A new Disruption cycle in the US distribution landscape
Over the last few weeks, US asset managers have been purchasing robo-advisor platforms dedicated to the direct-to-customer (D2C) market with the intention of transforming them into business-to-business (B2B) solutions for banks and advisors. This trend may soon spread to Europe when you consider the key drivers behind this wave of acquisition:
- the high cost of customer acquisition
- the need for digital and low-cost solutions
- the upcoming inducement ban regulation
In the US fund distribution landscape, incumbents and challengers constantly devise new business models in response to the evolving industry, technology and regulations. Wire houses/Wealth managers, banks, brokerage/life insurance firms and Registered Investment Advisors (RIAs), have been facing disruption for years. Online brokerage firms, for example, won over tech-savvy investors with their electronic D2C platforms and low-cost models.
More recently, they have encountered another disruption from emerging new business models: electronic RIAs (eRIAs) and their so-called robo-advisors. The first movers that ventured into this field include Wealthfront, Betterment (on-line investment advisors) and Motif (social trading platform) or Personal Capital (on-line wealth manager). These non-traditional players benefit from the changing demographics and consumer behaviour that favour automated and passive investment strategies, simple and transparent fee structures, and attractive unit economics that allow low or no investment minimums. They typically target the underserved millennial generation, aka HENRYs (High Earning, Not Rich Yet).
AUM ($b) – Source: Cerulli, platforms websites
However, these new eRIAs now turn out to be vulnerable to disintermediation themselves: the recent arrival of asset managers into the digital distribution platform business is changing the US distribution ecosystem again. Last year, Charles Schwab and Vanguard launched their own robo-platforms. Only one year after its launch, Schwab’s platform has accrued nearly as many assets as Wealthfront and Betterment combined. At the beginning of 2016, Invesco bought Jemstep, Blackrock purchased FutureAdvisor and, by partnering with BBVA Compass, revamped the robo-advisor’s business model from D2C to B2B. The entrance of these large players in this area poses a real threat to existing eRIAs, since the giants already have scale, broad customer bases and established brands. This year, with a wave of acquisitions on the way, we will see the robo-platforms pivoting from start-ups-&-D2C model to corporates-&-B2B model, as the asset manager buyers turn them into B2B offering for advisors.
The fiduciary rule currently proposed by the U.S. Department of Labor (DOL) is also likely to contribute to this trend. The proposed DOL rule requires one fiduciary standard for the entire advisor industry and prohibits any third-party remuneration for advice to retirement accounts. The transparency of advisory cost will consequently enable much greater investor scrutiny of fees across product manufacturing and distribution, which will further encourage the use of low-cost and digital solutions that allow advisors to achieve economies of scale. Like the Retail Distribution Review (RDR) in the UK, this new regulatory package, once passed in Fall 2016, will prompt a redistribution of economics across the value chain in the US.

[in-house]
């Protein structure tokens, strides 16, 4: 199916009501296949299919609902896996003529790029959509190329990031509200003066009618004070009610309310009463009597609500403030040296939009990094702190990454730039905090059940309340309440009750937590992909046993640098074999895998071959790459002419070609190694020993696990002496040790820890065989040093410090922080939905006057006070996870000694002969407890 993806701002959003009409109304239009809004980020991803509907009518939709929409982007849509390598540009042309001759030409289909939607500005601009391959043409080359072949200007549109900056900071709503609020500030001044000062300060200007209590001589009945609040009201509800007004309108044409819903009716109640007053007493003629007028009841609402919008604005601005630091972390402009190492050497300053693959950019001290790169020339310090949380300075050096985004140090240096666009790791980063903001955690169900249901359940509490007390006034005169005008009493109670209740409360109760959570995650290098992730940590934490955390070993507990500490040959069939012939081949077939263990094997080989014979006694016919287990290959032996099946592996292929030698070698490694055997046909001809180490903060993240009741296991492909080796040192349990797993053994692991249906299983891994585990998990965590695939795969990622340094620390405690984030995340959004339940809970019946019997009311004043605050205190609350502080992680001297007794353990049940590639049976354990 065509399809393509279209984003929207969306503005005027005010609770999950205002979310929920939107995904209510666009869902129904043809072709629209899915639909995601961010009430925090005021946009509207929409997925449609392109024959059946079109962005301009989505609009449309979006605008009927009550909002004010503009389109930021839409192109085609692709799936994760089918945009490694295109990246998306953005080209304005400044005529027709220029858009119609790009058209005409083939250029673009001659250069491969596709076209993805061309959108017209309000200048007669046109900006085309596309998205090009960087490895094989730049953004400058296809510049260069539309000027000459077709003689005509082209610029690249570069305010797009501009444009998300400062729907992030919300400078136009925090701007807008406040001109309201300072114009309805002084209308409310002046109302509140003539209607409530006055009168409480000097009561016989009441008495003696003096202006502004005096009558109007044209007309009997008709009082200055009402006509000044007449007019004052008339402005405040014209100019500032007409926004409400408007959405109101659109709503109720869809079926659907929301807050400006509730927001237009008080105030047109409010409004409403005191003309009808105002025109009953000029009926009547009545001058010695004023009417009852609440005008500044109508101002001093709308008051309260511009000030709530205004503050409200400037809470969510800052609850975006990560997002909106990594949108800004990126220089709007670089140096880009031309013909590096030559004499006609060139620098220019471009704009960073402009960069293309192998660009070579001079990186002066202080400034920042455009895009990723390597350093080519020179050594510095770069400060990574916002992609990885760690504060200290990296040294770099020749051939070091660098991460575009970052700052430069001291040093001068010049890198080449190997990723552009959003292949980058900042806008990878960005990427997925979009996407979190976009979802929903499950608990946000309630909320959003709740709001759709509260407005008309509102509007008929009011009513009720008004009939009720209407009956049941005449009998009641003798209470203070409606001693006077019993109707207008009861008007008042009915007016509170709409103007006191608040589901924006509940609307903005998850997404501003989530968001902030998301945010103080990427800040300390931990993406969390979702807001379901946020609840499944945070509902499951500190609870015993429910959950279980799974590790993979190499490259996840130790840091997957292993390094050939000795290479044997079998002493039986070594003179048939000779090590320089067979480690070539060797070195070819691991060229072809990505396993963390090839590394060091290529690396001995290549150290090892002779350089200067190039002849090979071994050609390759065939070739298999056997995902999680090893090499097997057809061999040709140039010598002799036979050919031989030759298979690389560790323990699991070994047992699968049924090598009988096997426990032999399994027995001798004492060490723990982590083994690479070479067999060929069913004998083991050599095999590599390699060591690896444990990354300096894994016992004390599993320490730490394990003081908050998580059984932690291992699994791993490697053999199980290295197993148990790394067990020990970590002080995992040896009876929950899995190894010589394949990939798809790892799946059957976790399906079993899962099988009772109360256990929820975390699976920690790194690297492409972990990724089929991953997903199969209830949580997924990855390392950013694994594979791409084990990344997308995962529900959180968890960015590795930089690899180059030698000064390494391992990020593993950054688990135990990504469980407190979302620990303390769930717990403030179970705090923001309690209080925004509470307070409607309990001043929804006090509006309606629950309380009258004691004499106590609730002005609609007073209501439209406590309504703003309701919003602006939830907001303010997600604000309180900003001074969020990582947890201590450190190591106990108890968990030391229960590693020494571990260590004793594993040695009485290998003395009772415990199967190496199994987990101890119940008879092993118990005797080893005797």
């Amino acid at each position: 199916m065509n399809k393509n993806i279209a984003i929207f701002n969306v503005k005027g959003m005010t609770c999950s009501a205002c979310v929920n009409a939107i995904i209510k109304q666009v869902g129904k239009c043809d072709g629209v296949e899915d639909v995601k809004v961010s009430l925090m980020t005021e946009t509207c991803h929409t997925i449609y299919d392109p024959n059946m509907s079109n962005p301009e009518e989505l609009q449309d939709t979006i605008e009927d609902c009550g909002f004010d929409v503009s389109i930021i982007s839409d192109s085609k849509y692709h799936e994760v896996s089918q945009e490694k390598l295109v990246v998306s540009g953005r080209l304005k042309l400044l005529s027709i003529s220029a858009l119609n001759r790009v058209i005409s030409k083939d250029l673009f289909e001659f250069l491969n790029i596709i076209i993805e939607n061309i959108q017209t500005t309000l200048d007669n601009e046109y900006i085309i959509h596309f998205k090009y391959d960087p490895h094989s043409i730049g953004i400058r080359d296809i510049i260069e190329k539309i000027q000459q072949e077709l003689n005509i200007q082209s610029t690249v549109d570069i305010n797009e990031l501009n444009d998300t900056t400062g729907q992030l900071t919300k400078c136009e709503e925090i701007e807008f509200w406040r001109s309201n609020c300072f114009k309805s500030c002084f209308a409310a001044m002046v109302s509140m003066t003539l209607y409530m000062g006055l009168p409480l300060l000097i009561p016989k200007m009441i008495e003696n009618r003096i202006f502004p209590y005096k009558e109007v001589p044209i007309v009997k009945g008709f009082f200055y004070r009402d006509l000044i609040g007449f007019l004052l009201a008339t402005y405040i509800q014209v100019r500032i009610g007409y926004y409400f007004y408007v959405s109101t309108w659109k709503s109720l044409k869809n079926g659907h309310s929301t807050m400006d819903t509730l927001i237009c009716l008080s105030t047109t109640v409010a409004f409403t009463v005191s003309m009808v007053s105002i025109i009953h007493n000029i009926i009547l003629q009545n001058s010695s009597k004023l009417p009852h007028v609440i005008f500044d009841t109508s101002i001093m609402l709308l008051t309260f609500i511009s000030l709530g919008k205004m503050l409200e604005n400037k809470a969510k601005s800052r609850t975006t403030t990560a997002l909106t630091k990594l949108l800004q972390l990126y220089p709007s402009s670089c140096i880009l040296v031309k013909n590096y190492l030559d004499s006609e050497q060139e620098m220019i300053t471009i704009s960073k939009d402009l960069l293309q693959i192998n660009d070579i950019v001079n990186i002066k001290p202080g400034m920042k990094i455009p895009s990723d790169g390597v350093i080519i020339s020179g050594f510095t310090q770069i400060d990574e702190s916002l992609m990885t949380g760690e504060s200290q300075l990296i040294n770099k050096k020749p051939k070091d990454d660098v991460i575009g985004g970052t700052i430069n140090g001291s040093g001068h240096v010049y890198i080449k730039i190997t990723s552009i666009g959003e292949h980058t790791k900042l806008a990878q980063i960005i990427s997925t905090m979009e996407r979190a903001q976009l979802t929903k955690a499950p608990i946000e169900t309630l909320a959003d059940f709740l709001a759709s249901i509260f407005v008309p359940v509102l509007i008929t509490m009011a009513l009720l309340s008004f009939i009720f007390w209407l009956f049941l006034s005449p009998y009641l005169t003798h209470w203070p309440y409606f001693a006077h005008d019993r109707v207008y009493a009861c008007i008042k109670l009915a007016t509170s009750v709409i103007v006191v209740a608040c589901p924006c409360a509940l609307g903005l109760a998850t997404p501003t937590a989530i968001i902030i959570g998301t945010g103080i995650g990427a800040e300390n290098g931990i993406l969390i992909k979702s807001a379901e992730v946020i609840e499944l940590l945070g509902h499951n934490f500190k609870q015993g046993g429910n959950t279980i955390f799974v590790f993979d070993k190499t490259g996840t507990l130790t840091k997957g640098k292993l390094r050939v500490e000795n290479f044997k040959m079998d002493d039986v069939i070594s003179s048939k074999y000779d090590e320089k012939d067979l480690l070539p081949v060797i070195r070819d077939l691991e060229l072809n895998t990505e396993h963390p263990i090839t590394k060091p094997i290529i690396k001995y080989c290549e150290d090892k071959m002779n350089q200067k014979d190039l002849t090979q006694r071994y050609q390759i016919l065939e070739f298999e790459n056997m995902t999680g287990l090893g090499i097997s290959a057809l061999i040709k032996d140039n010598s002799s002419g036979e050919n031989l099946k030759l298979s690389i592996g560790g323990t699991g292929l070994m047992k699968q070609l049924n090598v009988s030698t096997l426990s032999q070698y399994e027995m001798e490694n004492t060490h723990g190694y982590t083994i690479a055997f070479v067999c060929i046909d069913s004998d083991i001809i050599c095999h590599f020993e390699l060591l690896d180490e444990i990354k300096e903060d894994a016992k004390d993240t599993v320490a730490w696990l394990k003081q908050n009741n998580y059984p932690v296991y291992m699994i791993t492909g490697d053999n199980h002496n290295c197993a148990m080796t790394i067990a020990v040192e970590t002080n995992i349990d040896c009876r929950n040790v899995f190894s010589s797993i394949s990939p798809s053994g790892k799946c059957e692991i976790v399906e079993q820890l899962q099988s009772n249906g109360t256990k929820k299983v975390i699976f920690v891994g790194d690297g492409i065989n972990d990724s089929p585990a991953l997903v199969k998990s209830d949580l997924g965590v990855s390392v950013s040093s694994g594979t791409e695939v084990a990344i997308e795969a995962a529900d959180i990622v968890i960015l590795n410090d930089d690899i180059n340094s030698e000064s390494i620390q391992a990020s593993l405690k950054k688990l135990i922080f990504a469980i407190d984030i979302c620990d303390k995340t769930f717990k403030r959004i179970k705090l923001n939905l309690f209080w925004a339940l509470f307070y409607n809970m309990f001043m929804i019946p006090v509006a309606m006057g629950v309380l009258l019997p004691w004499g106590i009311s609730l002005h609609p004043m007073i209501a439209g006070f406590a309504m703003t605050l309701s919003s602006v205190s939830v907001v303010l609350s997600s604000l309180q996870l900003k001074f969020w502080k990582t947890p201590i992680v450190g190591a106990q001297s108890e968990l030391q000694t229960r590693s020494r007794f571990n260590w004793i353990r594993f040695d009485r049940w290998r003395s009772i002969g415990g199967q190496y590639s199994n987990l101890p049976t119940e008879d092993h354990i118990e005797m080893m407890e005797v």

Those who benefit from acceleration towards low-cost passive investment products, such as on-line brokerage firms, robo-platforms and exchange-traded product providers, will likely be the biggest winners in this round of disruption.
Conversely, those product manufacturers who serve retirement accounts (both asset managers and life insurers) will be the most challenged. They will be prompted to take a position on digital distribution platforms to survive the DOL rule.
To keep boosting their assets and visibility, US asset managers may enter new territories such as financial planning and predictive data. Fidelity Investments is a good example of this evolution: By acquiring eMoney, a financial planning software provider, Fidelity was able to incorporate “Financial Planning Lite” into their asset management and provide its users more “in-depth” services including account aggregation, billing, performance reporting and data analytics. The recent move by US Asset manager Huygens Capital, also reflects the emergence of more sophisticated automated offerings. With predictive analytics, Huygens takes robo-advice to the next level with its attempt to tactically manage a portfolio more like a robo-quant than a robo-adviser. Instead of only proposing passive products, new generation of robo-platforms will be able to take position against the market by overweighting equities or introducing alternative asset classes.
For US life insurers, who may feel the greatest impact from DOL rule and digital advisors’ competition, it will be critical to come up with innovative, data-driven approaches toward smart distribution. Some are already testing the waters. For instance, US Life Insurer USAA partnered with Saffron, a big data and analytics company, to develop an algorithm that determines the right products to offer at the right time.
In the past few years, distribution platforms have become increasingly dominant especially in the US and have seen their flagship business evolve from pure order routing and fund processing to seamless investment and financial planning solutions. Meanwhile, regulatory change, social evolution and competitive pressure are driving product manufacturers to enhance their product distribution and regain their pricing power. Those who will have a successful digital distribution platform strategy will be prepared for upcoming changes.